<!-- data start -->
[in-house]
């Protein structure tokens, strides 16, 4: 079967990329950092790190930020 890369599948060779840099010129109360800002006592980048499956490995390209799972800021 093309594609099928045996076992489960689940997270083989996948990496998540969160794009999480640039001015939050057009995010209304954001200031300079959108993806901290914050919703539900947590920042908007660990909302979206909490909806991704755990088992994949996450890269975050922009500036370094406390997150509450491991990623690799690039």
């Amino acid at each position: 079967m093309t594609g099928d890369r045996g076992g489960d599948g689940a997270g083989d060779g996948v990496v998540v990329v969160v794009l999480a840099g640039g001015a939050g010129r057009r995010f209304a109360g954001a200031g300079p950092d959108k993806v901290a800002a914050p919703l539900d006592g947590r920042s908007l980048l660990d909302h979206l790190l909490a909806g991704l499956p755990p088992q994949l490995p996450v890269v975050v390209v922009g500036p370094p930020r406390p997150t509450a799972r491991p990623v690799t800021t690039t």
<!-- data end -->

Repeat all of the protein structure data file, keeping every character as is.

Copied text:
[in-house]
């Protein structure tokens, strides 16, 4: 079967990329950092790190930020 890369599948060779840099010129109360800002006592980048499956490995390209799972800021 093309594609099928045996076992489960689940997270083989996948990496998540969160794009999480640039001015939050057009995010209304954001200031300079959108993806901290914050919703539900947590920042908007660990909302979206909490909806991704755990088992994949996450890269975050922009500036370094406390997150509450491991990623690799690039």
């Amino acid at each position: 079967m093309t594609g099928d890369r045996g076992g489960d599948g689940a997270g083989d060779g996948v990496v998540v990329v969160v794009l999480a840099g640039g001015a939050g010129r057009r995010f209304a109360g954001a200031g300079p950092d959108k993806v901290a800002a914050p919703l539900d006592g947590r920042s908007l980048l660990d909302h979206l790190l909490a909806g991704l499956p755990p088992q994949l490995p996450v890269v975050v390209v922009g500036p370094p930020r406390p997150t509450a799972r491991p990623v690799t800021t690039t």